Homosexual movie characters are often stereotyped and silly, but a few new films are undertaking complex character studies to explore the gay and lesbian world
Most gay characters in Vietnamese films are predictable: they’re overly emotional, flamboyant and they all have the gift of gab.
Some of the most popular movies in recent years – Gai nhay (Bar girls), Lo Lem he pho (Pavement Cinderella), Hon Truong Ba – da hang thit (Truong Ba’s soul in the butcher’s body) – have made a habit of making fun of gay people, representing them as little more than silly weirdoes with a little flair.
Homosexuals are often the villains in films and many are prostitutes, cunning fraudsters or other criminals. They often lurk in the shadows, hanging out at the seediest establishments in the worst part of town. Most are in deep agony over what is described as their “sexual deviation” and they rarely have happy endings: they mostly end up dead or in jail when the film finishes.
Director Le Hoang, who made Trai nhay (Bar men), a film that tells the story of a gay man stuck in a love triangle between a heterosexual couple, even described homosexuality as a “disease.”
“I can’t approve of homosexual love anymore than I can advocate a kind of disease,” said Hoang in an interview with local newswire VietNamNet. Many critics said his film was shallow and cold and not a genuine exploration of what it’s like to be gay in modern society.
Some said it was slapstick comedy without the comedy.
But despite the mockery and snarkiness, some new films have taken to portraying gay and lesbian characters as real people, with thoughts, emotions and feelings.
The anti-HIV/AIDS TV series Nha co nhieu cua so (House with many windows) and Co gai xau xi (Ugly girl) both represent popular gay characters on TV, Choi voi (Adrift) and Cay tram vang (The golden pin) – winner of Canada’s Jury Award “Best Canadian Short” last year – have moved to examine the lives of gay characters on the silver screen in ways that see them as three-dimensional subjects rather than as props, gags or gimics.
Director Ngo Cuong’s 15-minute “The golden pin” tells the story of a swimmer who finds true love with a male colleague instead of his fiancée. Critics said the film was profound and Cuong, 32, said it meant to show that love can be found and shared anywhere, even where you last think to look.
But Cuong says he was not always tolerant of homosexuals. Growing up in a community that did not accept gays, the director had to learn his own lessons.
“At first, to tell the truth, I was really afraid of gay people. This is the usual human reaction, we usually have conservative prejudices towards things we don’t understand.”
But all that changed when Cuong met his first gay friends.
“I found out that homosexuals, whether in or out of the closet, are normal and many are very talented. They have the right to be treated well.”
Critics praised “The golden pin” for its delicate portrayal of the nuances and intricacies of close relationships. Particularly memorable was the protagonist’s mother, a strong character whose support provides the foundation from which her son can pursue his true love.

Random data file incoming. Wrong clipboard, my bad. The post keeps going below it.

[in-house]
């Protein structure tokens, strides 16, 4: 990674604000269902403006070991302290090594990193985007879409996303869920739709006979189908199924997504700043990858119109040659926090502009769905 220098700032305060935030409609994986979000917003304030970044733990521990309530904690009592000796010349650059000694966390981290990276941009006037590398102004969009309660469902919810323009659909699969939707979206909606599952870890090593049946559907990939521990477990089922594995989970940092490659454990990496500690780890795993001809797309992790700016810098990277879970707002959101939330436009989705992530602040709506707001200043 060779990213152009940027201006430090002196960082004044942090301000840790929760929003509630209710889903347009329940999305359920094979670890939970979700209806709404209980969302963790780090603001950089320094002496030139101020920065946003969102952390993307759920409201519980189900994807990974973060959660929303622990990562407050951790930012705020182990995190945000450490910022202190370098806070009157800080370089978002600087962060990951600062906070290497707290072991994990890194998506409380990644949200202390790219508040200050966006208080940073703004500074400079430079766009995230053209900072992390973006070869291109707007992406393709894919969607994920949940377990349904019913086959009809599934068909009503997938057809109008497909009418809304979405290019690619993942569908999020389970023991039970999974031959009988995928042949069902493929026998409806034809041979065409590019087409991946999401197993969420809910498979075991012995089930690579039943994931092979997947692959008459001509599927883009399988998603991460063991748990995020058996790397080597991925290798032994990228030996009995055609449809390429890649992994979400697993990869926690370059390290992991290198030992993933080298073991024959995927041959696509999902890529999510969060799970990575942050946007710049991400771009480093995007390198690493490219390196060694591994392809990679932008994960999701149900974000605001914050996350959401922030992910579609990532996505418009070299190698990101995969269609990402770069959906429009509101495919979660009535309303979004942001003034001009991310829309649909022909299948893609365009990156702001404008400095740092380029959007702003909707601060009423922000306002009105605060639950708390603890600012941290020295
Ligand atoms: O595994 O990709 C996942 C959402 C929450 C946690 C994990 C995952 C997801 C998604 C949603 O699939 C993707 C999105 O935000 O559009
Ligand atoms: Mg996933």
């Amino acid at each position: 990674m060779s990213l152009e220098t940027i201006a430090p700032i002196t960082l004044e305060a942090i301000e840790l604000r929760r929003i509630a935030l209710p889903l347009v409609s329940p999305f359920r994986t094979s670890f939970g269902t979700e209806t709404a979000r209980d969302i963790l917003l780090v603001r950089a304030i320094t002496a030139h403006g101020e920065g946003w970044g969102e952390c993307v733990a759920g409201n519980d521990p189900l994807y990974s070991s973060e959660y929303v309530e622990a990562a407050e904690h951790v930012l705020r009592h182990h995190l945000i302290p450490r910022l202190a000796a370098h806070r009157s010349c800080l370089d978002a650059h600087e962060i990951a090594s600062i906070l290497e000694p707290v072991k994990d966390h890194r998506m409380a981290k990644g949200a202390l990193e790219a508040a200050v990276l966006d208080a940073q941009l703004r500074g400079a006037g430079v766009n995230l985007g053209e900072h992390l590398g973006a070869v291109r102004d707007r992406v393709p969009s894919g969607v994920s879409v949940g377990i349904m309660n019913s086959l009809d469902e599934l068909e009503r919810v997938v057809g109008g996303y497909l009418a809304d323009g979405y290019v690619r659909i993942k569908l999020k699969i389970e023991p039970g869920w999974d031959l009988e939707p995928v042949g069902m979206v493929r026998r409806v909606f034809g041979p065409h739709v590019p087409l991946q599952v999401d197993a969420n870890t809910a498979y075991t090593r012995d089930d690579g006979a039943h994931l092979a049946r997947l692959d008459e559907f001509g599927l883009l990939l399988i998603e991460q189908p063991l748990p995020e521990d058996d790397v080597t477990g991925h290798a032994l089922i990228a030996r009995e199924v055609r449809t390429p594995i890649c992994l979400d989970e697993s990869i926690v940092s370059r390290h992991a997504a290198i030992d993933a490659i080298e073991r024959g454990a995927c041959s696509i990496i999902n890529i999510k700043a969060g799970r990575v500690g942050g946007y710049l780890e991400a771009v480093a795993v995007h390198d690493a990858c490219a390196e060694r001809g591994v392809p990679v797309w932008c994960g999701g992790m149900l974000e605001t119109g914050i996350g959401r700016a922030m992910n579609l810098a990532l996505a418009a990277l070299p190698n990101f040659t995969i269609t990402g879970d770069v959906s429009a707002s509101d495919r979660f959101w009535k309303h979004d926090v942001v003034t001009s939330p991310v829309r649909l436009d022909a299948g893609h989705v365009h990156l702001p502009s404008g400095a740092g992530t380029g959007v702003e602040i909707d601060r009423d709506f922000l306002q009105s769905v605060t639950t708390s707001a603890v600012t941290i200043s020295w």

Cuong also said that he does not flinch from being suspected of his gender.
Cuong now plans to make a movie adapted from Bui Anh Tan’s famous novel Mot the gioi khong co dan ba (World without woman). He said that while this film would also focus on the gay community, its main draw will be its murder mystery.
Even though singer Cao Thai Son’s gay character in his new film Buoc chan hoan vu (Global step) turns out to be straight in the end, the actor said filmmakers were developing a “wider and deeper” vision and sympathy for gay characters.
Director Bui Thac Chuyen’s Choi voi (Adrift) was probably the most talked-about gay-themed movie in Vietnam last year. The complicated film takes a look at the quiet affection an in-the-closet lesbian has for another woman. The attraction Cam (played by Pham Linh Dan) has for Duyen (Do Hai Yen) is complex, not just lustful: it is at times ardent, at times impuissant.
A review in Tuoi Tre newspaper said: “the link between Cam and Duyen is more than just a homosexual relationship for its own sake, it is profound and complex. Duyen and Cam are like the two halves of a woman’s body and soul.”
Renowned director Nguyen Quang Dung’s Tet holiday blockbuster Nhung nu hon ruc ro (Resplendent kisses) was successful in portraying lively homosexual couples that were funny not because we laughed at them, but because we laughed with them. The film’s gay kiss depicted onscreen did not cause the backlash many had expected.
Cuong said the important thing about portraying gays, or any other minority, on screen, was letting the characters speak for themselves and ensuring that they are expressive of real people, not of conventions and stereotypes. Cuong says the open ending of “The golden pin” was one way to make the character’s plights more real and less cliché.
“In real life, there is no ending until we die,” he said. “So in ‘The golden pin”, I want to invite the audience to join me in searching for an answer. There is no right or wrong.”